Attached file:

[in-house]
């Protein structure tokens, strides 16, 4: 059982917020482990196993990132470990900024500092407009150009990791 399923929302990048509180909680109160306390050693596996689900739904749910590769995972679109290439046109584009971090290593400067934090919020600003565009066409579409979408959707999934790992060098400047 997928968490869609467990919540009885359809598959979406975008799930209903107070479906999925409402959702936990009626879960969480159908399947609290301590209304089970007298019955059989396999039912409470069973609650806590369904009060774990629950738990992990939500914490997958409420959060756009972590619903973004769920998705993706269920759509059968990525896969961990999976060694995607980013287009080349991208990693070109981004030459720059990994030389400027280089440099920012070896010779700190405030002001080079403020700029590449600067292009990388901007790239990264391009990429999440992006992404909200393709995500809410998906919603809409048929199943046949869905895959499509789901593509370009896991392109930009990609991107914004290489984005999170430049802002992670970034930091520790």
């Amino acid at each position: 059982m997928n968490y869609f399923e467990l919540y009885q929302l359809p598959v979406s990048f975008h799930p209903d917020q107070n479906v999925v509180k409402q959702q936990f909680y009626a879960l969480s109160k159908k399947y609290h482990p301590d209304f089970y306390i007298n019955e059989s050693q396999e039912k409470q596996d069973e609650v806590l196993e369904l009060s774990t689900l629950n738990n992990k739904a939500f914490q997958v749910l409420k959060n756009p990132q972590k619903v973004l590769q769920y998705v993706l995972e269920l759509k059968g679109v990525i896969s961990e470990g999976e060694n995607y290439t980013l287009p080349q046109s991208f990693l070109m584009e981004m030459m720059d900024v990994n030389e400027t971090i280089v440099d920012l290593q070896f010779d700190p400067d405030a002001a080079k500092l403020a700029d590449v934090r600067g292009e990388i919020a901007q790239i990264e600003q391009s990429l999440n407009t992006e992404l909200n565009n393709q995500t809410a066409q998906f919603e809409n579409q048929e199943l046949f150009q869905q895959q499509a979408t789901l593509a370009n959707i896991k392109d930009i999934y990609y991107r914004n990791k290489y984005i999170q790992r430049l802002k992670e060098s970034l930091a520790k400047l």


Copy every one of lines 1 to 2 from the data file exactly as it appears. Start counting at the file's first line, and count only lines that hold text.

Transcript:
[in-house]
């Protein structure tokens, strides 16, 4: 059982917020482990196993990132470990900024500092407009150009990791 399923929302990048509180909680109160306390050693596996689900739904749910590769995972679109290439046109584009971090290593400067934090919020600003565009066409579409979408959707999934790992060098400047 997928968490869609467990919540009885359809598959979406975008799930209903107070479906999925409402959702936990009626879960969480159908399947609290301590209304089970007298019955059989396999039912409470069973609650806590369904009060774990629950738990992990939500914490997958409420959060756009972590619903973004769920998705993706269920759509059968990525896969961990999976060694995607980013287009080349991208990693070109981004030459720059990994030389400027280089440099920012070896010779700190405030002001080079403020700029590449600067292009990388901007790239990264391009990429999440992006992404909200393709995500809410998906919603809409048929199943046949869905895959499509789901593509370009896991392109930009990609991107914004290489984005999170430049802002992670970034930091520790």